Forty-four states received an F, and not one received an A on a national health care price transparency report card released yesterday. The Catalyst for Payment Reform and the Health Care Incentives Improvement Institute examined the laws governing health care price availability in every state and evaluated whether the average consumer could access this information easily. Even states with pro-transparency laws are faring poorly, as the LA Times reports regarding California:
Under a state law that took effect in 2006, California hospitals must publish their average charges for the most common procedures on a state website. But relatively few hospitals take the extra step of listing prices on their own websites.The other problem, experts say, is that no one actually pays those charges reported to California officials, not even the uninsured. Insured patients would be responsible for a reduced price negotiated by their insurer, and the discount would vary based on the company.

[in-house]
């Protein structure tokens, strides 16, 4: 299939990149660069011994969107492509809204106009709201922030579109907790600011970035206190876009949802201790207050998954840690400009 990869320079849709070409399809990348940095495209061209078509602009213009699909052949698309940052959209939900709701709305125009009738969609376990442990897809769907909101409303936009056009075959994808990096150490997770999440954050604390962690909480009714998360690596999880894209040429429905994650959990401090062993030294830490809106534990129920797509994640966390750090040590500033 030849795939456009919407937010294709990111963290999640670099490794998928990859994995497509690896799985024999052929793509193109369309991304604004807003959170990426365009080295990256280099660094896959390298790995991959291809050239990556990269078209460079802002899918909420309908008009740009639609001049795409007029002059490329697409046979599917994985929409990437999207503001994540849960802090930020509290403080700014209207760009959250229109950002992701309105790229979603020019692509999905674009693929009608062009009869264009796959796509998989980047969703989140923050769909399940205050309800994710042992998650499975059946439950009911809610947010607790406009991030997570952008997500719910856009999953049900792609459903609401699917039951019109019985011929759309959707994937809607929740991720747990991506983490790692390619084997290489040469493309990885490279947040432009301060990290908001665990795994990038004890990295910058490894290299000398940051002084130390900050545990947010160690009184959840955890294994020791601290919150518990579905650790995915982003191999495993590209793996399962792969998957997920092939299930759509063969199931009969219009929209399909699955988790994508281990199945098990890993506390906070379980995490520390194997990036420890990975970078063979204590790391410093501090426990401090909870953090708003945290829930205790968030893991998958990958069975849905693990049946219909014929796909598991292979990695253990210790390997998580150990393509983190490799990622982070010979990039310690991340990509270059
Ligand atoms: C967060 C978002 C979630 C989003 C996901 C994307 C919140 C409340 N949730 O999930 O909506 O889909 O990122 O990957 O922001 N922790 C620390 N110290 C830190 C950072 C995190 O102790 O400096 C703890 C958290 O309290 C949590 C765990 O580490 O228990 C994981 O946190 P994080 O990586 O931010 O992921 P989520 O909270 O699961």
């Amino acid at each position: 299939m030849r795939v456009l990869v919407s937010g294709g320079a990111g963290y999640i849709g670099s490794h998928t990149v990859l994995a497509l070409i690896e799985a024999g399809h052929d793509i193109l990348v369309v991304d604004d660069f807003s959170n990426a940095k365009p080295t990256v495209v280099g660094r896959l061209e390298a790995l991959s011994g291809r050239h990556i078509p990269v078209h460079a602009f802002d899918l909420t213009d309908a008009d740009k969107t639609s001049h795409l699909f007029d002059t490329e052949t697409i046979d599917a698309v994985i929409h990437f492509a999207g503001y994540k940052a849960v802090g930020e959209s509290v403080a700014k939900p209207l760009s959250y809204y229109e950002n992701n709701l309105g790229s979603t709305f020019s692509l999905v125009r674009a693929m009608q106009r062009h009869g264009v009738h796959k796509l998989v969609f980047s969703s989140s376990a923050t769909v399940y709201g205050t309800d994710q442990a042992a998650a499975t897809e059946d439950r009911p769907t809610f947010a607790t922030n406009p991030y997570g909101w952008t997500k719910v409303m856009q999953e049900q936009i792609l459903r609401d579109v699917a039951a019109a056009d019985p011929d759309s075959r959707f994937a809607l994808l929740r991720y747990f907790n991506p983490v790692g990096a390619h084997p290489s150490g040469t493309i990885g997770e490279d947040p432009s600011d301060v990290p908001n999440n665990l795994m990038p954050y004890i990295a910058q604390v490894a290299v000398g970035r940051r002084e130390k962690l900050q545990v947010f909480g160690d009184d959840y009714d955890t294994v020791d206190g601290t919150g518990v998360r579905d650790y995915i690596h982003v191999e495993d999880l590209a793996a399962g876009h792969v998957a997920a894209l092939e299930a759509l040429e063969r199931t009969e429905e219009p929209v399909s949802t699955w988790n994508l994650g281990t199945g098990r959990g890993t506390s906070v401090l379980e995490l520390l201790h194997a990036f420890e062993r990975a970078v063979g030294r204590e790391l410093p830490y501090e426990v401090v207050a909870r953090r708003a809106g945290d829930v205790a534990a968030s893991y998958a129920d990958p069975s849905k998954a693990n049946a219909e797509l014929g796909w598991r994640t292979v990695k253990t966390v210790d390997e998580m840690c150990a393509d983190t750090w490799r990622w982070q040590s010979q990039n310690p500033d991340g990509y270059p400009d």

That California failed despite the 2006 transparency law shows just how difficult it will be to promote price transparency in the fifty states. The third-party payer system works against reform. Hospitals profit when price signals are not clear, as it allows them to avoid competition.We have to increase transparency to bring down health care costs: When providers compete to provide better services at lower prices, consumers win. And when consumers know the price of health care services, they make wiser decisions.We look forward to the day when all the states get top marks on their report cards. It can’t come too soon.